Five times in US history, poetry has been read at presidential swearing-in ceremonies. Presidential-elect John F. Kennedy personally asked celebrated American poet Robert Frost to recite a poem at his 1961 presidential inauguration. Frost agreed and read “The Gift Outright,” making him the first inaugural poet in the history of the event. After being asked by Bill Clinton, Maya Angelou read her work, “On the Pulse of Morning,” for his 1993 inauguration. In 1997, Clinton again asked a poet, fellow Arkansas native, Miller Williams, to read for the inauguration; Williams composed and read “Of History and Hope” for the occasion. At the request of Barack Obama, poet Elizabeth Alexander presented an original work, “Praise Song for the Day,” for his 2009 inauguration. Following Barack Obama’s re-election, poet Richard Blanco read “One Today,” a new poem he wrote for the 2013 inauguration.
All of these poems are beautiful works of art, but have also become political documents, speaking to specific moments of time in the U.S. Robert Frost certainly reflected Kennedy’s background of New England pride and prominence. By asking Maya Angelou to read, Bill Clinton started his presidency speaking to the power of diversity and inclusion in a true democracy. The choice of Richard Blanco as an inaugural poet reflected Barack Obama’s emphasis on equality, unity, and gay rights in his inaugural address.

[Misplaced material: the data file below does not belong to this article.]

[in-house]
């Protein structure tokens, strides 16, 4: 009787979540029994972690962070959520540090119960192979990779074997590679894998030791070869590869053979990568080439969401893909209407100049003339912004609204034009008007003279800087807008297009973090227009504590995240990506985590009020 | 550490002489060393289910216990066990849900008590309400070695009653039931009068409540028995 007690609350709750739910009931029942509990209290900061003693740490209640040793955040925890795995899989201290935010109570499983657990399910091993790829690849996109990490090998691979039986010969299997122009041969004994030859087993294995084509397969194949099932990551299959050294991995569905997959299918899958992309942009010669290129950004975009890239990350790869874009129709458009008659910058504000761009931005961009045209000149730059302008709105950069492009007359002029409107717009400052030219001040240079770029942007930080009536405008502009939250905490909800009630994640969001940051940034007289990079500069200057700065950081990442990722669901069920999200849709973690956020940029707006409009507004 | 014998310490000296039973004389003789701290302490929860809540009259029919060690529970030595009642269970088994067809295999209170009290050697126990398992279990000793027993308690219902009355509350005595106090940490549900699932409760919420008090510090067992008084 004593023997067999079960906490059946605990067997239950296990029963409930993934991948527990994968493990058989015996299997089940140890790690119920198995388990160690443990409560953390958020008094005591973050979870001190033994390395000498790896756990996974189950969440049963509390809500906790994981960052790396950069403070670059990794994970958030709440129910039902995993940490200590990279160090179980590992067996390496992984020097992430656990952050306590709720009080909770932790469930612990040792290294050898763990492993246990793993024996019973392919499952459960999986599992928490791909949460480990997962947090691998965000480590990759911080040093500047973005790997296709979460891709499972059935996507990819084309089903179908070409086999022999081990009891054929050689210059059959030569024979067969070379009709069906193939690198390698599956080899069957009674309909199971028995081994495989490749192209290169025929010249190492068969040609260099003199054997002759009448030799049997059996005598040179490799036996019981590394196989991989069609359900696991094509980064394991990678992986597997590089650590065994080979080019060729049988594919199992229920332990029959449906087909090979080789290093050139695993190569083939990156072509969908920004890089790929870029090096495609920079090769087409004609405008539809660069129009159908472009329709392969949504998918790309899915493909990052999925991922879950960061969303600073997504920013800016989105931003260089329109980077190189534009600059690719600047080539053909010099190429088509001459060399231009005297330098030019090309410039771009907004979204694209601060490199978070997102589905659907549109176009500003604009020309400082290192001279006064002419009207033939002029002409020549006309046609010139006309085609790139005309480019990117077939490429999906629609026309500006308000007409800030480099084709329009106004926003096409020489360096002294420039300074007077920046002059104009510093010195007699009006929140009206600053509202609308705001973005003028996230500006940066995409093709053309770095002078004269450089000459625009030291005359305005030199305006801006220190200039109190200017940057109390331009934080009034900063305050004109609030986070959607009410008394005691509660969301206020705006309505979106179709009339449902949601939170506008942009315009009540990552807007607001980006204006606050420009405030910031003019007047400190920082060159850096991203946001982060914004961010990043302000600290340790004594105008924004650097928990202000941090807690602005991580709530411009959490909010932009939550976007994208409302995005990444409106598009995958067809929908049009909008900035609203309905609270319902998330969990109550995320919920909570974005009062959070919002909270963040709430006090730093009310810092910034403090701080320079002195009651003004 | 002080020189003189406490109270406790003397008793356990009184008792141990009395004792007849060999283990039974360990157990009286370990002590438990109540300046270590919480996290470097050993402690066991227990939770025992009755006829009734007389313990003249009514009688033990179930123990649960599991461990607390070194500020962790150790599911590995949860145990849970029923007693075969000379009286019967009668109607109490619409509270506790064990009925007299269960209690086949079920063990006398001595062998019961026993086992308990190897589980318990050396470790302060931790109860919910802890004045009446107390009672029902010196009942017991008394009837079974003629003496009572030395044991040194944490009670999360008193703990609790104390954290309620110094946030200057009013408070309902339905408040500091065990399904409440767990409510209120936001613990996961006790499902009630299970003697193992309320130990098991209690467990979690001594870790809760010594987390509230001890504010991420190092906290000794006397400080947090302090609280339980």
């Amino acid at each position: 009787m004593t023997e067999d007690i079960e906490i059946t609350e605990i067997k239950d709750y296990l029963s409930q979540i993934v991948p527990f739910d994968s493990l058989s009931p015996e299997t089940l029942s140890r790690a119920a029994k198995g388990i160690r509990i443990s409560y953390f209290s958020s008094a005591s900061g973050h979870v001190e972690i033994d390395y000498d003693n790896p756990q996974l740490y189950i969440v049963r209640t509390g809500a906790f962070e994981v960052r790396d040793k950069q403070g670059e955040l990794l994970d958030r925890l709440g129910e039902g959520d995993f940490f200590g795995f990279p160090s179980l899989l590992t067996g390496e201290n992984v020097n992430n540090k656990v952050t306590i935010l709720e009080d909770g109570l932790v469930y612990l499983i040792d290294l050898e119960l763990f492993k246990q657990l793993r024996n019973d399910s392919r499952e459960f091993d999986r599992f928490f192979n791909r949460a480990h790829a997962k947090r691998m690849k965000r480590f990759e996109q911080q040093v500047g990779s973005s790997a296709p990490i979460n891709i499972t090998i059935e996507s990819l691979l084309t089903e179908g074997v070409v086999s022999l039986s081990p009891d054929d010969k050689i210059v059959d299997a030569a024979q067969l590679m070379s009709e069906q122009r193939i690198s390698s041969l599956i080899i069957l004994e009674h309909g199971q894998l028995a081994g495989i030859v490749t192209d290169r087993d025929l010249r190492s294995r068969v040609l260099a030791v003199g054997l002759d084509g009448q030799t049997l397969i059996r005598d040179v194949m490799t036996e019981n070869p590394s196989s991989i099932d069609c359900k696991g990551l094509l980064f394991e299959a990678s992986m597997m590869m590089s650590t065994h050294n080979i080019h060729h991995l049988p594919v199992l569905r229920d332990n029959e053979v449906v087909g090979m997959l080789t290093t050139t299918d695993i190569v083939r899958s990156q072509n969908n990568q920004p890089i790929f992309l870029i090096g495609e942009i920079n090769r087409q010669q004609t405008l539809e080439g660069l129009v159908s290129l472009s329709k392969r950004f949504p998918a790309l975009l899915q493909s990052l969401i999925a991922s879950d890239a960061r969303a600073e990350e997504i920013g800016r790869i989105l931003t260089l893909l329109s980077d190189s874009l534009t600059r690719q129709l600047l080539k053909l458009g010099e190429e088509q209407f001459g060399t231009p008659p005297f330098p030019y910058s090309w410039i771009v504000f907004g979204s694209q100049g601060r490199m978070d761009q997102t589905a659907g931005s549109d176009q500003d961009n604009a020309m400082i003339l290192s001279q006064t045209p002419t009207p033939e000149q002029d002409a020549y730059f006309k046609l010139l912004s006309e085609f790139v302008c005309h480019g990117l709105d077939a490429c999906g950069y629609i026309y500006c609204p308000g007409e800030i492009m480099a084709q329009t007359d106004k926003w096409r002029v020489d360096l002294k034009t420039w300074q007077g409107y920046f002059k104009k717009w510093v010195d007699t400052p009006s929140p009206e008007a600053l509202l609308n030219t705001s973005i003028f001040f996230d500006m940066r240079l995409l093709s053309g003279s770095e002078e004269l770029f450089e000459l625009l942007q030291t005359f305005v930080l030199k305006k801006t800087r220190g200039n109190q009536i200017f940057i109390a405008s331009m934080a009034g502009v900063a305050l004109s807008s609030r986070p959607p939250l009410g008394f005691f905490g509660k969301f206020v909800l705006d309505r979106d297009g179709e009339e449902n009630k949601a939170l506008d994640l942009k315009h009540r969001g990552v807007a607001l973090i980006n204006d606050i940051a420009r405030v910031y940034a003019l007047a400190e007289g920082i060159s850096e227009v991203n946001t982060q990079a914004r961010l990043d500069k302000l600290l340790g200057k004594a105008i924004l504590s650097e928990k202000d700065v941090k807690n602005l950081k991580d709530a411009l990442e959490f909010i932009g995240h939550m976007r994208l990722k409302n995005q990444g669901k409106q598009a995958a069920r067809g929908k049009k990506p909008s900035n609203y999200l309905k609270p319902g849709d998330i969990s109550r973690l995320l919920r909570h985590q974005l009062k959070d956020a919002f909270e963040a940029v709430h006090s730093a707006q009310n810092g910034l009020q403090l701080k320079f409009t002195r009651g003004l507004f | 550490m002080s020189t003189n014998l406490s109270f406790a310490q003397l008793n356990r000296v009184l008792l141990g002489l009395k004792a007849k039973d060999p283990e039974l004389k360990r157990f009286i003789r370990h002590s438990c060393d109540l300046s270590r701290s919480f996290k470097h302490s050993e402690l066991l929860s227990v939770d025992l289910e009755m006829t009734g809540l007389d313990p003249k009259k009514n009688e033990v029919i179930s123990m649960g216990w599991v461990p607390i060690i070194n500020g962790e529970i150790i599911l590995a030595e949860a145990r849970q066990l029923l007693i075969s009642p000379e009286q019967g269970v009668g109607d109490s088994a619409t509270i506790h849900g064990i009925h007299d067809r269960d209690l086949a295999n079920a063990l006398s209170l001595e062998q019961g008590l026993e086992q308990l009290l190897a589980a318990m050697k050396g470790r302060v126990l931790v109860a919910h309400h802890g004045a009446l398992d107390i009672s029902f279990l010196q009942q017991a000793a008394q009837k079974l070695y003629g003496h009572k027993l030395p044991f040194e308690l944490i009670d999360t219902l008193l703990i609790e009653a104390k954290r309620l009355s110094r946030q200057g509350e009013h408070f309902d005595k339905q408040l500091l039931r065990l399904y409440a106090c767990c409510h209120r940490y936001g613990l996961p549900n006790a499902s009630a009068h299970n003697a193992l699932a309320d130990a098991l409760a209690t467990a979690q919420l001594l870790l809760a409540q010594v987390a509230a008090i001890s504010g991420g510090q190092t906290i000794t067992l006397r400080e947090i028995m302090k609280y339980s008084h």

The newest in America’s inaugural history, Richard Blanco is also the first Latino, openly gay inaugural poet. His poetic work, including “One Today,” is thematically preoccupied with issues of identity. Regarding the United States as a country and reflecting on himself as an individual, Blanco recognizes, “We are a country of fierce individualism, which invites me to shape my life as I see fit. As I reflect on this, I see how the American story is in many ways my story—a country still trying to negotiate its own identity, caught between the paradise of its founding ideals and the realities of its history, trying to figure it out, trying to ‘become’ even today —the word ‘hope’ as fresh on our tongues as it ever was…. Regardless of my cultural, socioeconomic background and my sexuality, I have been given a place at the table, or more precisely, at the podium, because that is America.”